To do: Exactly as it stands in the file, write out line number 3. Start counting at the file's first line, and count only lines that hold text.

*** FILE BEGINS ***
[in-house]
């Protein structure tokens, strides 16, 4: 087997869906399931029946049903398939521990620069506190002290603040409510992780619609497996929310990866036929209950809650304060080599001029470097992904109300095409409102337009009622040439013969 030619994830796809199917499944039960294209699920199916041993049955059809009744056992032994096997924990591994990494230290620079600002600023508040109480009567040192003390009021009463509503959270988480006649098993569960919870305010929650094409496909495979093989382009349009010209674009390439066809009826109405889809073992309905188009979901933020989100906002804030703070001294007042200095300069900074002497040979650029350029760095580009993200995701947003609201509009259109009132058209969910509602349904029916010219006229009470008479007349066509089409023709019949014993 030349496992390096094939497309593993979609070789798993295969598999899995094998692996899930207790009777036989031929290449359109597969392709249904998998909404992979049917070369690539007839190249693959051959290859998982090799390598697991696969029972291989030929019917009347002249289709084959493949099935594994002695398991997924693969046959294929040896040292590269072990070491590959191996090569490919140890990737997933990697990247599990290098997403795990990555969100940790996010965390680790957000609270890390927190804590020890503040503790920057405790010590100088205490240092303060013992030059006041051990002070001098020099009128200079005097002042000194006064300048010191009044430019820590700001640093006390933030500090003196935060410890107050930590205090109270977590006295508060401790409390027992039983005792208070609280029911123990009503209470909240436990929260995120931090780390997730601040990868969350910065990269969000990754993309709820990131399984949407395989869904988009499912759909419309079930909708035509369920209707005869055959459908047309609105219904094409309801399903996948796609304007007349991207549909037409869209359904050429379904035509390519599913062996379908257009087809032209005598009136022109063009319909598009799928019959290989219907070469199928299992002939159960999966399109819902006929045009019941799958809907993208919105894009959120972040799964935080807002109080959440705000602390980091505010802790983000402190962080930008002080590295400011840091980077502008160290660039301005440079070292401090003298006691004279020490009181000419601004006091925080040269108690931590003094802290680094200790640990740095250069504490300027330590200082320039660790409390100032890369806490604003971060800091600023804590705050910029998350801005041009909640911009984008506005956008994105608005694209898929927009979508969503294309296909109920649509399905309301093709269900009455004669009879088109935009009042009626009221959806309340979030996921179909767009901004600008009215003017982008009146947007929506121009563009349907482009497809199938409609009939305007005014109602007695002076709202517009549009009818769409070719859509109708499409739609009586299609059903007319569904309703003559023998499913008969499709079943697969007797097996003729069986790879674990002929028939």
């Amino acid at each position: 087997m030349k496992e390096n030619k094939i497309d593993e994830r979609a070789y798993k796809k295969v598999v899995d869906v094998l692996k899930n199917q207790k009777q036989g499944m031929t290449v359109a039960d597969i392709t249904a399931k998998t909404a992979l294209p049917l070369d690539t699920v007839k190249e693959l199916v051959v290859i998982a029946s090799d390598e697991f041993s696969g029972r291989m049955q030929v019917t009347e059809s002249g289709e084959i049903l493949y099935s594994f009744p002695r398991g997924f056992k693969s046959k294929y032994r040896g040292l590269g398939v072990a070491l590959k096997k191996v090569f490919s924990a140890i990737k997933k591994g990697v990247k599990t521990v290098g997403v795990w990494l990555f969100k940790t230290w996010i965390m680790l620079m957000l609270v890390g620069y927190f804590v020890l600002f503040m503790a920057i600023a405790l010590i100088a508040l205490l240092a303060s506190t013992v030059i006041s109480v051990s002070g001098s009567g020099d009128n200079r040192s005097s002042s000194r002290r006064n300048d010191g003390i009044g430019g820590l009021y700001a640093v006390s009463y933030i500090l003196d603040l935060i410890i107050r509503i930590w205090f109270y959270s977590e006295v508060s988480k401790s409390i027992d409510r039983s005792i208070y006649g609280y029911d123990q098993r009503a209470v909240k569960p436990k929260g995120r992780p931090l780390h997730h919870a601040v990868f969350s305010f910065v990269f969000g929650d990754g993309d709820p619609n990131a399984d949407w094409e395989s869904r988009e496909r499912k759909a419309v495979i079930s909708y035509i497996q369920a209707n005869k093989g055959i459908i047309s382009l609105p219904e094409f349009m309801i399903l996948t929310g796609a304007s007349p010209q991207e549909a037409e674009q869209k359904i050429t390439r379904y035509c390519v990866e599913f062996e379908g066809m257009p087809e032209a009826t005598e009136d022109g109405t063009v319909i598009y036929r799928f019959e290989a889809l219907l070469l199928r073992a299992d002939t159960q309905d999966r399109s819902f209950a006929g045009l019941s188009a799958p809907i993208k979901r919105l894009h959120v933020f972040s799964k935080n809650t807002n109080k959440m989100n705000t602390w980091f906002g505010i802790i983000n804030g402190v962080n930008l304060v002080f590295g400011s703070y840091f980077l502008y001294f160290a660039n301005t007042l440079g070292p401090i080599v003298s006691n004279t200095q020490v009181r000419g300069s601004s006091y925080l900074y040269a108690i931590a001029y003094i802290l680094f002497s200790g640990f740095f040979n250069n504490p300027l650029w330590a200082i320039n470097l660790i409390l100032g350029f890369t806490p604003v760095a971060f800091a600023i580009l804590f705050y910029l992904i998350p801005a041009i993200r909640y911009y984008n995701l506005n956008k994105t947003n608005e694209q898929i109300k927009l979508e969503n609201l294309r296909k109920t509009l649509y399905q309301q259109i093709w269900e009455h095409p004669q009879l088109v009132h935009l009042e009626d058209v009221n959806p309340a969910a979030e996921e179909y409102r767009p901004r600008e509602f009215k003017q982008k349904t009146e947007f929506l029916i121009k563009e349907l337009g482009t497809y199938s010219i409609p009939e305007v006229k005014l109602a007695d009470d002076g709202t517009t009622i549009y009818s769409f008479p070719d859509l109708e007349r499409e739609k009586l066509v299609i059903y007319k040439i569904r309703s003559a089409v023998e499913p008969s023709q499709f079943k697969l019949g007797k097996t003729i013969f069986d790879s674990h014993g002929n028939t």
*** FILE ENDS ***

């Amino acid at each position: 087997m030349k496992e390096n030619k094939i497309d593993e994830r979609a070789y798993k796809k295969v598999v899995d869906v094998l692996k899930n199917q207790k009777q036989g499944m031929t290449v359109a039960d597969i392709t249904a399931k998998t909404a992979l294209p049917l070369d690539t699920v007839k190249e693959l199916v051959v290859i998982a029946s090799d390598e697991f041993s696969g029972r291989m049955q030929v019917t009347e059809s002249g289709e084959i049903l493949y099935s594994f009744p002695r398991g997924f056992k693969s046959k294929y032994r040896g040292l590269g398939v072990a070491l590959k096997k191996v090569f490919s924990a140890i990737k997933k591994g990697v990247k599990t521990v290098g997403v795990w990494l990555f969100k940790t230290w996010i965390m680790l620079m957000l609270v890390g620069y927190f804590v020890l600002f503040m503790a920057i600023a405790l010590i100088a508040l205490l240092a303060s506190t013992v030059i006041s109480v051990s002070g001098s009567g020099d009128n200079r040192s005097s002042s000194r002290r006064n300048d010191g003390i009044g430019g820590l009021y700001a640093v006390s009463y933030i500090l003196d603040l935060i410890i107050r509503i930590w205090f109270y959270s977590e006295v508060s988480k401790s409390i027992d409510r039983s005792i208070y006649g609280y029911d123990q098993r009503a209470v909240k569960p436990k929260g995120r992780p931090l780390h997730h919870a601040v990868f969350s305010f910065v990269f969000g929650d990754g993309d709820p619609n990131a399984d949407w094409e395989s869904r988009e496909r499912k759909a419309v495979i079930s909708y035509i497996q369920a209707n005869k093989g055959i459908i047309s382009l609105p219904e094409f349009m309801i399903l996948t929310g796609a304007s007349p010209q991207e549909a037409e674009q869209k359904i050429t390439r379904y035509c390519v990866e599913f062996e379908g066809m257009p087809e032209a009826t005598e009136d022109g109405t063009v319909i598009y036929r799928f019959e290989a889809l219907l070469l199928r073992a299992d002939t159960q309905d999966r399109s819902f209950a006929g045009l019941s188009a799958p809907i993208k979901r919105l894009h959120v933020f972040s799964k935080n809650t807002n109080k959440m989100n705000t602390w980091f906002g505010i802790i983000n804030g402190v962080n930008l304060v002080f590295g400011s703070y840091f980077l502008y001294f160290a660039n301005t007042l440079g070292p401090i080599v003298s006691n004279t200095q020490v009181r000419g300069s601004s006091y925080l900074y040269a108690i931590a001029y003094i802290l680094f002497s200790g640990f740095f040979n250069n504490p300027l650029w330590a200082i320039n470097l660790i409390l100032g350029f890369t806490p604003v760095a971060f800091a600023i580009l804590f705050y910029l992904i998350p801005a041009i993200r909640y911009y984008n995701l506005n956008k994105t947003n608005e694209q898929i109300k927009l979508e969503n609201l294309r296909k109920t509009l649509y399905q309301q259109i093709w269900e009455h095409p004669q009879l088109v009132h935009l009042e009626d058209v009221n959806p309340a969910a979030e996921e179909y409102r767009p901004r600008e509602f009215k003017q982008k349904t009146e947007f929506l029916i121009k563009e349907l337009g482009t497809y199938s010219i409609p009939e305007v006229k005014l109602a007695d009470d002076g709202t517009t009622i549009y009818s769409f008479p070719d859509l109708e007349r499409e739609k009586l066509v299609i059903y007319k040439i569904r309703s003559a089409v023998e499913p008969s023709q499709f079943k697969l019949g007797k097996t003729i013969f069986d790879s674990h014993g002929n028939t």